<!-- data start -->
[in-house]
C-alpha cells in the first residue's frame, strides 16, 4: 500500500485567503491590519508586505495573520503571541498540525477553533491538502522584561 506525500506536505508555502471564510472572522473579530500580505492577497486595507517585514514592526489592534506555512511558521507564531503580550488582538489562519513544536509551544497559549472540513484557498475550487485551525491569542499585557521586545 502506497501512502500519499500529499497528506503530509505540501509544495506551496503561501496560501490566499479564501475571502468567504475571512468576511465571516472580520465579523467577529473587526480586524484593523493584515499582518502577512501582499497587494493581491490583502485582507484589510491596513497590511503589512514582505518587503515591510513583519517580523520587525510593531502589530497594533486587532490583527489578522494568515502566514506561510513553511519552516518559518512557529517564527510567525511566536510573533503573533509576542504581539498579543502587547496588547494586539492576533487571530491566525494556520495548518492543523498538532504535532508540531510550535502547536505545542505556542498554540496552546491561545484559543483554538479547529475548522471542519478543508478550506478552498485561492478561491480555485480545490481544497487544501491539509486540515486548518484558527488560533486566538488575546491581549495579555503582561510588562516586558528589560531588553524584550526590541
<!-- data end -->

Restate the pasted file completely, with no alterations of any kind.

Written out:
[in-house]
C-alpha cells in the first residue's frame, strides 16, 4: 500500500485567503491590519508586505495573520503571541498540525477553533491538502522584561 506525500506536505508555502471564510472572522473579530500580505492577497486595507517585514514592526489592534506555512511558521507564531503580550488582538489562519513544536509551544497559549472540513484557498475550487485551525491569542499585557521586545 502506497501512502500519499500529499497528506503530509505540501509544495506551496503561501496560501490566499479564501475571502468567504475571512468576511465571516472580520465579523467577529473587526480586524484593523493584515499582518502577512501582499497587494493581491490583502485582507484589510491596513497590511503589512514582505518587503515591510513583519517580523520587525510593531502589530497594533486587532490583527489578522494568515502566514506561510513553511519552516518559518512557529517564527510567525511566536510573533503573533509576542504581539498579543502587547496588547494586539492576533487571530491566525494556520495548518492543523498538532504535532508540531510550535502547536505545542505556542498554540496552546491561545484559543483554538479547529475548522471542519478543508478550506478552498485561492478561491480555485480545490481544497487544501491539509486540515486548518484558527488560533486566538488575546491581549495579555503582561510588562516586558528589560531588553524584550526590541